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While exercise and diet aren't huge life changes, it is at least a start - and I suppose it gives me an illusion of control in a situation when I have none.

What tricks do you have to help cope with life's disappointments?

21 October 2012

Spending Spree

One reason I’ve struggled with Step Down Sundays lately is we’ve ended up on something of a spending spree lately. In addition to buying the iPad a couple of months ago we've spent a lot of time looking for ways to spend an unfortunate windfall.
See, after the IVF failed we had to change our plans. For four years I’ve been filling in internet surveys and scanning our weekly shopping as a way to save up for things like prams and cots. You earn points for the surveys, which I’d save up and exchange for reward vouchers. I'd then use the vouchers to buy Christmas presents and transfer the equivalent cash into a ‘baby’ saving account. As for scanning our weekly groceries, we've been desperate to stop for over a year now - but the only ‘rewards’ we were interested in were high chairs  travel cots and baby monitors. We now had to find new purposes for these fund I've been saving so long.

The cash was easy to sort; the account will now pay for a trip home for my best-friend’s wedding overseas (whenever that may be). The scanning panel on the other hand, was more difficult. After several years, scanning our shopping has become more a burden than blessing. We knew we had to quit - but to do that we need to cash out.  They have a large catalogue for you to pick from, but very little of it is practical. We couldn't even find suitable present we could give at Christmas!  In the end, rather than order some reward we didn't need, we found a personal shopping experience that came with a reasonable amount of House of Fraser vouchers. The plan is to skip the horror of clothes shopping and escape to the electric department to find a replacement for our crumbling George Foreman Grill (I've got my eye on this pretty Cuisinart model).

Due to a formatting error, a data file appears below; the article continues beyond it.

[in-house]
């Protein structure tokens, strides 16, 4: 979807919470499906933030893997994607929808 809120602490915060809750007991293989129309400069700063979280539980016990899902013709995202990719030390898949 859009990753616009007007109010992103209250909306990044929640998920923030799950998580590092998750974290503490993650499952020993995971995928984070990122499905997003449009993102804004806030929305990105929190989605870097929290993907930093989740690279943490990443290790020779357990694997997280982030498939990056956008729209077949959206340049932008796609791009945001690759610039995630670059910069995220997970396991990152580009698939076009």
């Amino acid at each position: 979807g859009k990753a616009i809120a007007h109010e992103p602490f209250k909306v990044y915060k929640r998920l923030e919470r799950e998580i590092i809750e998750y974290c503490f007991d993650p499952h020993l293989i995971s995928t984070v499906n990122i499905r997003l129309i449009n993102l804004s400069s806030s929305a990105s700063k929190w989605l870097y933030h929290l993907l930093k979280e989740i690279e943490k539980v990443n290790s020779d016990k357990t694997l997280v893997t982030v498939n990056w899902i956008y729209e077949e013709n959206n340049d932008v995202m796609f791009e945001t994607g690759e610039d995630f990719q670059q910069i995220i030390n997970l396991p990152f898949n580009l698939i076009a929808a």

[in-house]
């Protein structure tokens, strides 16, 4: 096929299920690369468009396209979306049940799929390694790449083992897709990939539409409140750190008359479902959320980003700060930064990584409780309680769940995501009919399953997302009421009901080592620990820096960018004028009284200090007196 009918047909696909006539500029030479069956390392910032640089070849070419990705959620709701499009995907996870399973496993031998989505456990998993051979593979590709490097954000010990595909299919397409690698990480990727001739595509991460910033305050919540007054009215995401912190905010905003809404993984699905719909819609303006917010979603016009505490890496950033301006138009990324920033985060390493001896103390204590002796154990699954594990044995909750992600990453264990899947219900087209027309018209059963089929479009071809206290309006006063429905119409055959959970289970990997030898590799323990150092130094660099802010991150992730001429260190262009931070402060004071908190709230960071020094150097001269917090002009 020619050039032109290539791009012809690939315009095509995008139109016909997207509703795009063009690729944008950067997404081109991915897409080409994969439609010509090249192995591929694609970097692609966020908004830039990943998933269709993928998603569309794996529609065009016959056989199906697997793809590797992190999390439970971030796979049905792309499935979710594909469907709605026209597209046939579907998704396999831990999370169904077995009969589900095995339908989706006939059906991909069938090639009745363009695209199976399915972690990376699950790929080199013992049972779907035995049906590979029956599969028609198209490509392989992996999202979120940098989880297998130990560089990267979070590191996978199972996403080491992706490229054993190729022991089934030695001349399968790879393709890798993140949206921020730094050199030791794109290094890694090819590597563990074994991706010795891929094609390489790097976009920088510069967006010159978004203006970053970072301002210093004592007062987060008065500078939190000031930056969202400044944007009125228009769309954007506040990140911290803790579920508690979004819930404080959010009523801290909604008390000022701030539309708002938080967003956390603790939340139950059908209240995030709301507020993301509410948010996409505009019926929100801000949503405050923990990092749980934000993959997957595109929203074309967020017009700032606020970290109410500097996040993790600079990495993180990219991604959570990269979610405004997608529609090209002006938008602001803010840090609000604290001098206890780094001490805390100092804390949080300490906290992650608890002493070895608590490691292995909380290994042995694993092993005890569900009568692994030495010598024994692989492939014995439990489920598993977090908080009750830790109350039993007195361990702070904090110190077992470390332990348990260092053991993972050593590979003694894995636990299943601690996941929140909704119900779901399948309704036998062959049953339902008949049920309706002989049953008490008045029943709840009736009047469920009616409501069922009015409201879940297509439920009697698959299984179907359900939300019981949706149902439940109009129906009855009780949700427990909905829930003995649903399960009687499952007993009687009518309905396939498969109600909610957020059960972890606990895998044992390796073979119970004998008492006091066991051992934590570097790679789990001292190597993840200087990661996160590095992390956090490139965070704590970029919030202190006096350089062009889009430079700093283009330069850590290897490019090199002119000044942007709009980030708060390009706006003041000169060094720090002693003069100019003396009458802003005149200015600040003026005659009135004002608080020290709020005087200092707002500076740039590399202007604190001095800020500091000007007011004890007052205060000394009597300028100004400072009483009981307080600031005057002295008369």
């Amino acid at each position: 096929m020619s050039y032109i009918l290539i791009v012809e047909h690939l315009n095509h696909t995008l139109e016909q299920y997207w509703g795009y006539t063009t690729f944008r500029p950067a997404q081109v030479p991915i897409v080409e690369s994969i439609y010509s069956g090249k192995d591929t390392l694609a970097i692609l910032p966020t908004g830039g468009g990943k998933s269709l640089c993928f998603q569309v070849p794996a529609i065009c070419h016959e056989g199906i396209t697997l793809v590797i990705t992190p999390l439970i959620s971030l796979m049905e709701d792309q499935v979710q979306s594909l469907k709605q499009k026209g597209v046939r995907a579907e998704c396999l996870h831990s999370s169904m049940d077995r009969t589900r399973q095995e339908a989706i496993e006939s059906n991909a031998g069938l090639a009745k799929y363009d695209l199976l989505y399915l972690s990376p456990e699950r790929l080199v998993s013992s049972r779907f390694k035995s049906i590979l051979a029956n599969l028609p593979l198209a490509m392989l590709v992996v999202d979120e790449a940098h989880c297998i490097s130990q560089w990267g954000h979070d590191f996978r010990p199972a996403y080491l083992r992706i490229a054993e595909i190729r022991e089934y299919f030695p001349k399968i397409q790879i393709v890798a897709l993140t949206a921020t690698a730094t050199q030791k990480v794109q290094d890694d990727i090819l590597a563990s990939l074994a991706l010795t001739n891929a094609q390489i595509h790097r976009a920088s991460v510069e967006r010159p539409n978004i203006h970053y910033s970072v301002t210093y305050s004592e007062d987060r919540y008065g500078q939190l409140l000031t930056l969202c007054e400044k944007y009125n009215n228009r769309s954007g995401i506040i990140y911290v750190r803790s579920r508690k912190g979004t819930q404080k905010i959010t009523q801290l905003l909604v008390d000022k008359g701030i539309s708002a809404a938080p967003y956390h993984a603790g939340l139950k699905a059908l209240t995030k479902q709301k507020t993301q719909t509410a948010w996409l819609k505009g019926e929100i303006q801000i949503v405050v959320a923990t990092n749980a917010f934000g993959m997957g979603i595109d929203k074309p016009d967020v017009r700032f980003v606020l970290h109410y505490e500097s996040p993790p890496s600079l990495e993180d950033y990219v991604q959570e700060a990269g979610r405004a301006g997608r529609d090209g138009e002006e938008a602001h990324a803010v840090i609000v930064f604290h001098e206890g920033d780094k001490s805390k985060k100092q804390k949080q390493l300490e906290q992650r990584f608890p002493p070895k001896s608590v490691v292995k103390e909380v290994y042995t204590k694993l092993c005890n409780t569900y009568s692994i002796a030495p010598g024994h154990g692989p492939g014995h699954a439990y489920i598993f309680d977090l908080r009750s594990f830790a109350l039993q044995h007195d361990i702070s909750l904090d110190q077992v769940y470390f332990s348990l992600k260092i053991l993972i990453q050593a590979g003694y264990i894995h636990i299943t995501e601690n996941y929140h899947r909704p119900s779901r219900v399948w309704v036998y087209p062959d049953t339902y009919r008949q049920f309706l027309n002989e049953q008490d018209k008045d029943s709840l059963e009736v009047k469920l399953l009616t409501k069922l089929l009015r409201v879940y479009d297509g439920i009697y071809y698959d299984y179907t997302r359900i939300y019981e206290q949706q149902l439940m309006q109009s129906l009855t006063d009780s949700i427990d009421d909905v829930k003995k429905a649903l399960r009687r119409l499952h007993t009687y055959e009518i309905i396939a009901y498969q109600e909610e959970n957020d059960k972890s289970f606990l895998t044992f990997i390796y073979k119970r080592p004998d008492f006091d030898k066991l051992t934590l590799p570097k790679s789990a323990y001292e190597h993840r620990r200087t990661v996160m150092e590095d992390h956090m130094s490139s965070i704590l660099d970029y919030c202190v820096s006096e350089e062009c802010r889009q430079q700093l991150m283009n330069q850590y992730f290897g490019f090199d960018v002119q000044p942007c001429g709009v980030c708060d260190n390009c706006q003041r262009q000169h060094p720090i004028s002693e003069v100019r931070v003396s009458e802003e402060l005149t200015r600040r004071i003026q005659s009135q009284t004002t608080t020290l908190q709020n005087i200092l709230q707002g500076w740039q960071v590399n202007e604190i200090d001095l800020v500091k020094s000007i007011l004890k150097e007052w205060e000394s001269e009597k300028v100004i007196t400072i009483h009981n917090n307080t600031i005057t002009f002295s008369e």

We could probably make do with the grill we have a few more years (I think by this point most of the non-stick coating has already come off) but at least we're spending the vouchers on something we could use that should last several years.

Finally there was one more pot of money I needed to spend. When I sold my wedding dress over the summer I had hoped to spend the money on a nursery glider. Now that wasn't going to happen, I wanted to spend the money on something special. I eventually decided on a piece of high-quality jewellery, that I can wear for years and years. It turns out £300 doesn't go very far when you start looking at jewellery, but I eventually found something I love! Would you like to take a peek?

It doesn't look like much in the box, but I love the simplicity and the sparkle! The single diamond seems a fitting reminder for the sparkle and magic once found in a wedding dress. Perfect for dressing up or down, it's a piece of timeless jewellery I should get much use of.
It probably sounds quite superficial, but it has brought a sense of peace. I've taken a wedding dress that was linked with feelings of frustration and inadequacy and transformed it into a bright sparkling memory. A symbol of our marriage rather than our wedding, it is a source of joy and finally stills the turmoil from the day.

Though it's felt gratuitous after a year of minimal spending, it's also been a relief to move on; to make decisions after years of waiting and saving.

16 October 2012

BlogCamp Manchester


For more on the BlogCamp speakers I mentioned:


And if you're looking for the Facebook Tab app just search Facebook for WooBox (any of the app options is fine.)

Thanks as always to Sally Whittle and the brilliant team at Tots100!

12 October 2012

The Importance of Hope

In an ideal world, this month would mark my child’s first birthday. Unfortunately despite getting pregnant after two years of trying, the pregnancy was ectopic. Most people assume that this must have been our lowest point, but oddly it wasn't.